2005 Salt Lake City Annual Meeting (October 16–19, 2005)

Paper No. 20
Presentation Time: 1:30 PM-5:30 PM


QUINN, Thomas J., KRAMER, Justin M. and SCHIAPPA, Tamra A., Department of Geography, Geology and the Environment, Slippery Rock University, Slippery Rock, PA 16057, TJQUI68@sru.edu

The Ely Basin, formed along the western margin of North America during the Middle Pennsylvanian, experienced periods of quiescence and deformation as tectonism continued along the margin. During the Atokan, the Ely Basin provided a unique environment for Chaetetes, a coralline demosponge, and species of Syringopora to thrive producing extensive carbonate accumulation. Detailed lithologic and biostratigraphic studies above and below the Chaetetes/Syringopora assemblage have provided important information for paleoenvironmental reconstruction of the basin.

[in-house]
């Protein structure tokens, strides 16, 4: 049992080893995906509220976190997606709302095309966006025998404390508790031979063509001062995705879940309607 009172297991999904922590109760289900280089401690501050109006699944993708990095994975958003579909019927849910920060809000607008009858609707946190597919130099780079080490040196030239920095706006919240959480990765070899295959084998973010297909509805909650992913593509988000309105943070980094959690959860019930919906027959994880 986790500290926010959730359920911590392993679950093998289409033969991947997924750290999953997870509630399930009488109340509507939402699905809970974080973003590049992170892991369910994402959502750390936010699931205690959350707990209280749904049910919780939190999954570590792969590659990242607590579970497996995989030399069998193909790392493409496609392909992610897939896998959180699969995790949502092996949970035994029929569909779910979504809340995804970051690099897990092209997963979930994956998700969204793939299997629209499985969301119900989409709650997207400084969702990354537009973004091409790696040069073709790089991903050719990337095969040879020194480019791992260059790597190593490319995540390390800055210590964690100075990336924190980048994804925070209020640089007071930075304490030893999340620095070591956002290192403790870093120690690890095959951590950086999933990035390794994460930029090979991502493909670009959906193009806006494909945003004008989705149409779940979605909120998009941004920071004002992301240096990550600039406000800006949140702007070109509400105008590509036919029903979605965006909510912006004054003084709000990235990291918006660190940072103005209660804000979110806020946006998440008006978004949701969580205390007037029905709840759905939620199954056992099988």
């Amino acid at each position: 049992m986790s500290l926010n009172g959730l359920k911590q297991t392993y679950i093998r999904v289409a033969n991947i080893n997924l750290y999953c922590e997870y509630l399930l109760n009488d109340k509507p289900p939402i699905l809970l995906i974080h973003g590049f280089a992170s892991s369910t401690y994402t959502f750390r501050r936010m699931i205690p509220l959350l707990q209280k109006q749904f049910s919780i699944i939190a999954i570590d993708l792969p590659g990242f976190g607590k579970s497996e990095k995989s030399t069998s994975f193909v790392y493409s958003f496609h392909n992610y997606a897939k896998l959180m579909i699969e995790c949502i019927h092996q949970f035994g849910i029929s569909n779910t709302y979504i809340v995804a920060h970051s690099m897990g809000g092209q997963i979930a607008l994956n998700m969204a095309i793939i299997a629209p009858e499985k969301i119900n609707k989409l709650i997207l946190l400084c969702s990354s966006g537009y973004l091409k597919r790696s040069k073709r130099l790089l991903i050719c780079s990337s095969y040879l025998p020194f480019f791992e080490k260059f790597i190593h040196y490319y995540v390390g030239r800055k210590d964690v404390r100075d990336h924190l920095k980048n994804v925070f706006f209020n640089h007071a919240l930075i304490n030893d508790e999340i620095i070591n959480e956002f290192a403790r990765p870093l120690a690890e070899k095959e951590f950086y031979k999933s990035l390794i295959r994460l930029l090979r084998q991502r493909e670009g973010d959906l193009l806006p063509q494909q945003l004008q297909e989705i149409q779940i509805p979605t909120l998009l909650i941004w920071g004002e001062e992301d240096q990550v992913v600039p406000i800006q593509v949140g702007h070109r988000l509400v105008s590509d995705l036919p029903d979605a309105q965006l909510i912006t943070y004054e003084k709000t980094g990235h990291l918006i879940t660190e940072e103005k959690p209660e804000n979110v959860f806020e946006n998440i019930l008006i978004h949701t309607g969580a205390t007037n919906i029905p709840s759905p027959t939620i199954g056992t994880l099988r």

The major rock unit preserving the Chaetetes/Syringopora assemblage is the Ely Group. Along the western margin of the Ely Basin, the Ely Group is comprised of the Moleen and Tomera Formations. These units record deposition along a dynamic margin with a high influx of siliciclastic and carbonate debris. Chaetetes occurs sporadically with minor traces of Syringopora in thin units within the upper Moleen. This suggests that a brief period of quiescence allowed Chaetetes to initially develop but never producing stable carbonate complexes. Further east into the Ely Basin the character of deposition changes as recorded in the carbonate-dominated units of the Ely Limestone. Fieldwork has revealed a laterally extensive network of the Chaetetes/Syringopora assemblage. Two Chaetetes growth forms, domical and columnar, have been identified suggesting a shallow, high-energy environment.

The occurrences of the Chaetetes/Syringopora assemblage and detailed stratigraphy from sections studied within the Ely Basin have allowed for a detailed paleoenvironmental reconstruction. The variations in the development of the Chaetetes/Syringopora assemblage and lithologies suggest a western area where high levels of fluvial input limited the full development of the assemblage while the eastern margins with lower energy and stable slope characteristics allowed them to fully develop.